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Guidelines for Dealing with Difficult People

Tips on understanding difficult staff (and patrons!)

Put problem people in the proper perspective.


o They are worried about themselves.
o Break free from their control.
Take your pick – positive or negative.
o Let go of negative feelings.
o Decide on desired result.
Don’t expect difficult people to change.
o Plan ahead, prepare yourself.
o Change the outcome by changing YOU.
Learn to respond as well as to listen.
o State how you feel.
o Ask questions, don’t make accusations.
Give and request frequent feedback.
o Ask to find out how others feel.
o Link objectives to another’s wants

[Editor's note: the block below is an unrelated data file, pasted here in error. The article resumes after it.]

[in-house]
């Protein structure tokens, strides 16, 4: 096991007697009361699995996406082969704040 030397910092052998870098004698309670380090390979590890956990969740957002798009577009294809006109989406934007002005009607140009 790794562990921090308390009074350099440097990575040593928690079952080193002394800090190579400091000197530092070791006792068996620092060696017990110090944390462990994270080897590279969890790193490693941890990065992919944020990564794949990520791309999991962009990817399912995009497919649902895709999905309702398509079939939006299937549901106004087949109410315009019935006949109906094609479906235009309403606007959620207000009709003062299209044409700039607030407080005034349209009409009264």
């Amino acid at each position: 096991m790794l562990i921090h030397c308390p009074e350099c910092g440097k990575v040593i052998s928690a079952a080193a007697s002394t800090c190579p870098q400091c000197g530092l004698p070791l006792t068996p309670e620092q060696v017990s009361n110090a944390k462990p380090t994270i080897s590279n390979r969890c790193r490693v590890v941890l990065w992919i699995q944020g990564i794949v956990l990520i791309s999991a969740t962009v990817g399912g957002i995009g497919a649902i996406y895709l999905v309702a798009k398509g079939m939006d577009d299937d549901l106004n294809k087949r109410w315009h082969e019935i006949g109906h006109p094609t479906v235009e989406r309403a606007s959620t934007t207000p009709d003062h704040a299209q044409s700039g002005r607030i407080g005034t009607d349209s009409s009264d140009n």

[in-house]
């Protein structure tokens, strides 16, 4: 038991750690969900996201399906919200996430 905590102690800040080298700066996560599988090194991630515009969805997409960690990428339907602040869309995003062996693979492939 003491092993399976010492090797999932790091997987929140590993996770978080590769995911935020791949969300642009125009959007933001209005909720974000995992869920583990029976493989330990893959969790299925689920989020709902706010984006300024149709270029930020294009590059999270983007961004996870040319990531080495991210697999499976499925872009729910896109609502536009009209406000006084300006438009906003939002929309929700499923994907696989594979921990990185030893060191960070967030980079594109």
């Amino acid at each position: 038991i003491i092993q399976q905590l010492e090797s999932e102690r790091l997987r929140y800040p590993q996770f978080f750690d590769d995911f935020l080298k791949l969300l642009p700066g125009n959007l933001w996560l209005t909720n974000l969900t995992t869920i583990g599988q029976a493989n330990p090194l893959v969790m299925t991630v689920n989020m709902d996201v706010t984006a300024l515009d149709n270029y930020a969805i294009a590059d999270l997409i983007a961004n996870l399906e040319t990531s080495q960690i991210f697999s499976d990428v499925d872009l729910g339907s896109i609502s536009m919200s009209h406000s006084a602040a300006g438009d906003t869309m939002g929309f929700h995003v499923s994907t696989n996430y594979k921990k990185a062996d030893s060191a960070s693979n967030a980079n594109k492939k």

Look at policies and procedures first.
o Keeps discussion professional.
o Gives everyone a sense of control.
Deal directly and discreetly.
o Talk in person whenever possible.
o Do not have an audience.
Document for self-protection.
o Put verbal agreements in writing.
o Keep superiors informed regularly – no surprises.
Be straightforward and unemotional.
o Remain calm.
o Respect from others begins with self-respect.
Be gracious.
o Disarm offenders, make friends with enemies.
o Give recognition to others.

(adapted from: Working With Difficult People, rev. ed., by Muriel Solomon. Prentice Hall, 2002.)

Survival Skills for the First Time Supervisor Spring 2003 - This material has been created by Monique le Conge for the Infopeople
Project [http://infopeople.org/], supported by the U.S. Institute of Museum and Library Services under the provisions of the Library
Services and Technology Act, administered in California by the State Librarian. Any use of this material should credit the author and
funding source.